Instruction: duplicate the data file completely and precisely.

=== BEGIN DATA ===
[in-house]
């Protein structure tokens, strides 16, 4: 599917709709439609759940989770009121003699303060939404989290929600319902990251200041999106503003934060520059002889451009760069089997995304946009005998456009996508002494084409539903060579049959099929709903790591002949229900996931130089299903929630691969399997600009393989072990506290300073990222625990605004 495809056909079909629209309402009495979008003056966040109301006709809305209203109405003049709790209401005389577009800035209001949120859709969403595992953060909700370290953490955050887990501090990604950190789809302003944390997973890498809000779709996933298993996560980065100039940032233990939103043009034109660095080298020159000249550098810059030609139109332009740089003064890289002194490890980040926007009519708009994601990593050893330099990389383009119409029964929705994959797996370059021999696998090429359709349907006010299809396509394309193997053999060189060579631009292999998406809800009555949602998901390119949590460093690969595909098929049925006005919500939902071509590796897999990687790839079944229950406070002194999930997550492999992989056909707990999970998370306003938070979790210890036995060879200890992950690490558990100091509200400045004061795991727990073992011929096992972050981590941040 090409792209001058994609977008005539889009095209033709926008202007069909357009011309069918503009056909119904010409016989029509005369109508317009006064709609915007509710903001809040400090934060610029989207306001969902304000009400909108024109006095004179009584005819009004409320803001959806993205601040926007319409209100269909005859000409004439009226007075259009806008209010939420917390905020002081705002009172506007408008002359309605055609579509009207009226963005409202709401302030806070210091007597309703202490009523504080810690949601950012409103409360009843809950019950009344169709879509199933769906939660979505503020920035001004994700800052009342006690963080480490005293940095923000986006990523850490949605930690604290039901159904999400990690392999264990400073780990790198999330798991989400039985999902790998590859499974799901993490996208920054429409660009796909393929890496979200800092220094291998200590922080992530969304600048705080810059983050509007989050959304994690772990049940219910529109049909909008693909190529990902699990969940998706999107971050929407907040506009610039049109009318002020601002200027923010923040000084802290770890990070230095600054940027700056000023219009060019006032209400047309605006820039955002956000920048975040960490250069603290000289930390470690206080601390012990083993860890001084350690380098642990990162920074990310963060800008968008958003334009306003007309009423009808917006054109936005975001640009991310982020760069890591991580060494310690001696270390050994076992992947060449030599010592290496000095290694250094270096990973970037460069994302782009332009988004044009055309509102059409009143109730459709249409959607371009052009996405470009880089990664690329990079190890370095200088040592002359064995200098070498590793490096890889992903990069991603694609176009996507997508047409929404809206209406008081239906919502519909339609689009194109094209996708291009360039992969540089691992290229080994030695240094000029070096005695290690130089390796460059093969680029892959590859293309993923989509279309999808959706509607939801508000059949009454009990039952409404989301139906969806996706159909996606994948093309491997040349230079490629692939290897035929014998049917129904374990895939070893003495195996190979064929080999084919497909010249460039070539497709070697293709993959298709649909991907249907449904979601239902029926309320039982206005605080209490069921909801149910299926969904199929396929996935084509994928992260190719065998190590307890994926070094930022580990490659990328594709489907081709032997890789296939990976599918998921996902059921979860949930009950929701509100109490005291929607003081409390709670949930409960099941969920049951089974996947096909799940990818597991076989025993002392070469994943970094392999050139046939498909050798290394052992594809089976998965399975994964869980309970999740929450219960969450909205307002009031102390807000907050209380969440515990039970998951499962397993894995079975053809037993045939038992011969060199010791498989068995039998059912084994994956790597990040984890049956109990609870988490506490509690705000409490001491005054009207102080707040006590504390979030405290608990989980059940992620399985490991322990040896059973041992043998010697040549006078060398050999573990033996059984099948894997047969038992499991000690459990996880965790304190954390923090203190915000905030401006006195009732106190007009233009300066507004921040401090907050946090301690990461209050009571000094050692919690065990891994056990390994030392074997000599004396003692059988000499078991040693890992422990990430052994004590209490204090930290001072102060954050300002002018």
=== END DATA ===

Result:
[in-house]
């Protein structure tokens, strides 16, 4: 599917709709439609759940989770009121003699303060939404989290929600319902990251200041999106503003934060520059002889451009760069089997995304946009005998456009996508002494084409539903060579049959099929709903790591002949229900996931130089299903929630691969399997600009393989072990506290300073990222625990605004 495809056909079909629209309402009495979008003056966040109301006709809305209203109405003049709790209401005389577009800035209001949120859709969403595992953060909700370290953490955050887990501090990604950190789809302003944390997973890498809000779709996933298993996560980065100039940032233990939103043009034109660095080298020159000249550098810059030609139109332009740089003064890289002194490890980040926007009519708009994601990593050893330099990389383009119409029964929705994959797996370059021999696998090429359709349907006010299809396509394309193997053999060189060579631009292999998406809800009555949602998901390119949590460093690969595909098929049925006005919500939902071509590796897999990687790839079944229950406070002194999930997550492999992989056909707990999970998370306003938070979790210890036995060879200890992950690490558990100091509200400045004061795991727990073992011929096992972050981590941040 090409792209001058994609977008005539889009095209033709926008202007069909357009011309069918503009056909119904010409016989029509005369109508317009006064709609915007509710903001809040400090934060610029989207306001969902304000009400909108024109006095004179009584005819009004409320803001959806993205601040926007319409209100269909005859000409004439009226007075259009806008209010939420917390905020002081705002009172506007408008002359309605055609579509009207009226963005409202709401302030806070210091007597309703202490009523504080810690949601950012409103409360009843809950019950009344169709879509199933769906939660979505503020920035001004994700800052009342006690963080480490005293940095923000986006990523850490949605930690604290039901159904999400990690392999264990400073780990790198999330798991989400039985999902790998590859499974799901993490996208920054429409660009796909393929890496979200800092220094291998200590922080992530969304600048705080810059983050509007989050959304994690772990049940219910529109049909909008693909190529990902699990969940998706999107971050929407907040506009610039049109009318002020601002200027923010923040000084802290770890990070230095600054940027700056000023219009060019006032209400047309605006820039955002956000920048975040960490250069603290000289930390470690206080601390012990083993860890001084350690380098642990990162920074990310963060800008968008958003334009306003007309009423009808917006054109936005975001640009991310982020760069890591991580060494310690001696270390050994076992992947060449030599010592290496000095290694250094270096990973970037460069994302782009332009988004044009055309509102059409009143109730459709249409959607371009052009996405470009880089990664690329990079190890370095200088040592002359064995200098070498590793490096890889992903990069991603694609176009996507997508047409929404809206209406008081239906919502519909339609689009194109094209996708291009360039992969540089691992290229080994030695240094000029070096005695290690130089390796460059093969680029892959590859293309993923989509279309999808959706509607939801508000059949009454009990039952409404989301139906969806996706159909996606994948093309491997040349230079490629692939290897035929014998049917129904374990895939070893003495195996190979064929080999084919497909010249460039070539497709070697293709993959298709649909991907249907449904979601239902029926309320039982206005605080209490069921909801149910299926969904199929396929996935084509994928992260190719065998190590307890994926070094930022580990490659990328594709489907081709032997890789296939990976599918998921996902059921979860949930009950929701509100109490005291929607003081409390709670949930409960099941969920049951089974996947096909799940990818597991076989025993002392070469994943970094392999050139046939498909050798290394052992594809089976998965399975994964869980309970999740929450219960969450909205307002009031102390807000907050209380969440515990039970998951499962397993894995079975053809037993045939038992011969060199010791498989068995039998059912084994994956790597990040984890049956109990609870988490506490509690705000409490001491005054009207102080707040006590504390979030405290608990989980059940992620399985490991322990040896059973041992043998010697040549006078060398050999573990033996059984099948894997047969038992499991000690459990996880965790304190954390923090203190915000905030401006006195009732106190007009233009300066507004921040401090907050946090301690990461209050009571000094050692919690065990891994056990390994030392074997000599004396003692059988000499078991040693890992422990990430052994004590209490204090930290001072102060954050300002002018």